20151224, 04:42  #67 
∂^{2}ω=0
Sep 2002
República de California
2·7^{3}·17 Posts 
Is the error rate really dropping as the exponents get larger, or is that an artifact of the sampling methodology?

20151224, 06:43  #68  
Serpentine Vermin Jar
Jul 2014
6361_{8} Posts 
Quote:
On the other hand, these larger tests are done by (generally) more reliable systems which may balance things out. FYI, hopefully we'll see a curious "bump" in proven bad results as a direct result of our effort to find these bad CPUs and do doublechecking ahead of the curve. When we find those bad systems, they're still technically unverified until a triplecheck is done, so it may still be a while until those get done. 

20151224, 07:15  #69 
Basketry That Evening!
"Bunslow the Bold"
Jun 2011
40<A<43 89<O<88
16065_{8} Posts 
I believe that's the sampling methodology  those tests simply have been largely not double checked, so anything with zero error code is assumed to be good, even though that's not true.

20151224, 21:00  #70  
Serpentine Vermin Jar
Jul 2014
3,313 Posts 
Quote:
I should clarify that by "non zero" I mean any error code that would mark it as "suspect". There are nonzero errors that are normal... like repeatable rounding errors during the run. I should say "suspect" and "nonsuspect" instead of zero/nonzero. Well, I forget the actual rates, but it was something like that. 

20151224, 21:47  #71  
Serpentine Vermin Jar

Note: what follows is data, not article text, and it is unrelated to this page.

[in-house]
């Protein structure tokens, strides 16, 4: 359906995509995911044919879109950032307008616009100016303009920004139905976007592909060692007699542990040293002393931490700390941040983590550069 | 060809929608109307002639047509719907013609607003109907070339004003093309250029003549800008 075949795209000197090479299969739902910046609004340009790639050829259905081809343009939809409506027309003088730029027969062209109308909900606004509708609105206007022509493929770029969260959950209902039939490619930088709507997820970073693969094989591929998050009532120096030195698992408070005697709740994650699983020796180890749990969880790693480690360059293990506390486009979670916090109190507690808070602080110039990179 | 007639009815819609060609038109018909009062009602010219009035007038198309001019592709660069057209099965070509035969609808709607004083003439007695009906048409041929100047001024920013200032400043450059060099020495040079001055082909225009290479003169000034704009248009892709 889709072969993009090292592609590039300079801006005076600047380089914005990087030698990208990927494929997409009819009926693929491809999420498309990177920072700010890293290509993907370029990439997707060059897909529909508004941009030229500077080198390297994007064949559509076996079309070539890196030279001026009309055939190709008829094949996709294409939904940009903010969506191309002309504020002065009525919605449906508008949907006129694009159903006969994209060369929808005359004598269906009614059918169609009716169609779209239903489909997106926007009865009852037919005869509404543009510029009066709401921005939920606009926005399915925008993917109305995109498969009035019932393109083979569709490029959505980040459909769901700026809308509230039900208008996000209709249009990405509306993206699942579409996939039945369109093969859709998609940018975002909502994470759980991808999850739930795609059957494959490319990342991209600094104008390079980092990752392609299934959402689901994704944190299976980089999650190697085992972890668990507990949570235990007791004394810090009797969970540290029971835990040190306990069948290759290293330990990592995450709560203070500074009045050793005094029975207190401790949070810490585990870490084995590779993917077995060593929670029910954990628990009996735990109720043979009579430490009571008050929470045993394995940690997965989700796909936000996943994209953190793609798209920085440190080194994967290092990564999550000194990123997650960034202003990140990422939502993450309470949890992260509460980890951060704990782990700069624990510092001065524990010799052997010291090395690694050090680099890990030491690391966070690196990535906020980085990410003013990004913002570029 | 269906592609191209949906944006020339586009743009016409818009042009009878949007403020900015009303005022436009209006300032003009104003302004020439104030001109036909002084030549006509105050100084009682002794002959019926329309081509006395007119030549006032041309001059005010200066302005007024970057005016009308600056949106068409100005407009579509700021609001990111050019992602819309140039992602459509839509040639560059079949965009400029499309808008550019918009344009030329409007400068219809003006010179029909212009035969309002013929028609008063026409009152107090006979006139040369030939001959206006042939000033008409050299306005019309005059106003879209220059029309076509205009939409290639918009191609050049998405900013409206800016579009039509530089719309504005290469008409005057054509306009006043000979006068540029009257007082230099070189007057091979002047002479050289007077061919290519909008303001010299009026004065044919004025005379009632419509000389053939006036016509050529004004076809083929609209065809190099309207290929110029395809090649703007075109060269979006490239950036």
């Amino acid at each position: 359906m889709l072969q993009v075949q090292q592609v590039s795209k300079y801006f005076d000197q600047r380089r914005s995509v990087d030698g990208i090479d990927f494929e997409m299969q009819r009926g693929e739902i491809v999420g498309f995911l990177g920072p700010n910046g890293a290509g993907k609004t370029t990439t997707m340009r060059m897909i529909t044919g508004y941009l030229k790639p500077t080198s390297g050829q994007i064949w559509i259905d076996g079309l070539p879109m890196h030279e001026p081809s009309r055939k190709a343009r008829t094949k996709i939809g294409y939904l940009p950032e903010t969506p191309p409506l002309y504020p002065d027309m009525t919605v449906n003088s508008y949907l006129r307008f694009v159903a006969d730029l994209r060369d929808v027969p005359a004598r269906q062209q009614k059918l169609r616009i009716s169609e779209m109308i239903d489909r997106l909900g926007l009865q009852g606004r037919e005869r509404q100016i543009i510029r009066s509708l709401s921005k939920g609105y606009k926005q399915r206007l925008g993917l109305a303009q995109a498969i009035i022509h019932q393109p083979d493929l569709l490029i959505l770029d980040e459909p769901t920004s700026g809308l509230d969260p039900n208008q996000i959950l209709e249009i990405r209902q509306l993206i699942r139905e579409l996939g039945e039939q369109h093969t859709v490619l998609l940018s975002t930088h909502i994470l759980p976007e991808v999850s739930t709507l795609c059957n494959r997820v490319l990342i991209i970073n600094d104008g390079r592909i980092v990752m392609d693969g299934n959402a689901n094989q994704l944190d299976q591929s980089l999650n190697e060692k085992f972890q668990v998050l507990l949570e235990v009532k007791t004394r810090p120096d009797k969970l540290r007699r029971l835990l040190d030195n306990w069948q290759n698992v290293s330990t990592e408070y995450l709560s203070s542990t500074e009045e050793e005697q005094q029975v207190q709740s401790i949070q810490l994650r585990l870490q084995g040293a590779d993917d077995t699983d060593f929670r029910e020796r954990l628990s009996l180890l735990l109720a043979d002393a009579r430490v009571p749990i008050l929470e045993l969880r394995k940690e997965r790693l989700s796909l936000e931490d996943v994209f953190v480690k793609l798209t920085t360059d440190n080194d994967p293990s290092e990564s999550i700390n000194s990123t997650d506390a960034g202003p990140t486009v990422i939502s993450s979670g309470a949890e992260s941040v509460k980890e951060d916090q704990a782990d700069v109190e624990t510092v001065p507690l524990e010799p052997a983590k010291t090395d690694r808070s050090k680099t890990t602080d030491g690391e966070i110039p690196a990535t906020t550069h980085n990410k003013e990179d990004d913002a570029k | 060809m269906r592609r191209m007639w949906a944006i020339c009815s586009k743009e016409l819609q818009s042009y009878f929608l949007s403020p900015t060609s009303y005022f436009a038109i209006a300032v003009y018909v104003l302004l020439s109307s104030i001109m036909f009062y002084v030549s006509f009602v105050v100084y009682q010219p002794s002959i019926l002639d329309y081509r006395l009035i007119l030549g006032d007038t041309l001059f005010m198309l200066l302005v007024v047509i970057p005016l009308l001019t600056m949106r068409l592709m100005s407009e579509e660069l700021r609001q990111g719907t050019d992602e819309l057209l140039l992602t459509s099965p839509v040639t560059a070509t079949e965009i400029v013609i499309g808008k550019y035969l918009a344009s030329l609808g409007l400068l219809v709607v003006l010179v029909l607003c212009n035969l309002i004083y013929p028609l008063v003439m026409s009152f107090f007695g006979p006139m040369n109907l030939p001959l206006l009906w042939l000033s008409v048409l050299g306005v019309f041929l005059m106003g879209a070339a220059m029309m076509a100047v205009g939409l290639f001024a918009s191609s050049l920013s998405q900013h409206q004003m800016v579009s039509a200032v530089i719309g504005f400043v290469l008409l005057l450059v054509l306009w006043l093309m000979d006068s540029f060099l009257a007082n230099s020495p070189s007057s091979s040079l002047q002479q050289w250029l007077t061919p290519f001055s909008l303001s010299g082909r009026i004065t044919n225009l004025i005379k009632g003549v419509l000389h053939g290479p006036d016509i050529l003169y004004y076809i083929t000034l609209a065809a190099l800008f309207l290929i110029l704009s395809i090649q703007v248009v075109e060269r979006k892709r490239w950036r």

Jul 2014
3,313 Posts 
Quote:
If the result is marked "clean" (not suspect), counting up all of the known good/bad results, the odds of it being bad are just a hair under 2%. (I don't consider the stillunknowns when calculating, i.e. I just use (bad)/(bad+good)). Here are the raw stats on those "clean" results: Code:
Unknown Bad Good 648674 29698 1501012 Raw stats: Code:
Unknown Bad Good 5904 31827 27562 Last fiddled with by Madpoo on 20151224 at 21:56 

20151224, 23:07  #72 
Serpentine Vermin Jar
Jul 2014
3313_{10} Posts 
Another couple data points...
If the error code actually is just "00000000" the odds of it being bad are currently 1.84% The *total* known error rate no matter what the result code = 3.87% Last fiddled with by Madpoo on 20151224 at 23:10 
20151224, 23:26  #73  
"Patrik Johansson"
Aug 2002
Uppsala, Sweden
651_{8} Posts 
Quote:
( # known bad LL results ) / ( # known bad LL results + # known good LL results ) A result is known to be bad when two other LL results for the same exponent don't match the result but still match each other. I use the publicly available information at mersenne.org to collect information (Reports>Detailed Reports>LL Results). The green curve is above the red one since I count a number of unverified tests as bad: When there are still unverified exponents in the interval (i.e. there are exponents left, for which there are still not two matching tests), if there are n nonmatching tests for an exponent, I count n1 of them as bad. The red curve does not use the unverified tests at all. ^{1}Not including unverified tests, though, if any. 

20151224, 23:43  #74  
"Patrik Johansson"
Aug 2002
Uppsala, Sweden
5^{2}·17 Posts 
Quote:
Still, a fairly constant error rate at around 4% would mean that the probability per iteration of an error is dropping at the same time as the amount of computations (per iteration) is increasing (due to the larger FFT:s). 

20151226, 20:14  #75 
Just call me Henry
"David"
Sep 2007
Cambridge (GMT/BST)
3·5^{2}·79 Posts 
It would be interesting to see the graph with fft boundaries added to see if they match the variations in the graph at all.

20151226, 21:11  #76 
If I May
"Chris Halsall"
Sep 2002
Barbados
23363_{8} Posts 

20151226, 22:30  #77 
Just call me Henry
"David"
Sep 2007
Cambridge (GMT/BST)
3·5^{2}·79 Posts 

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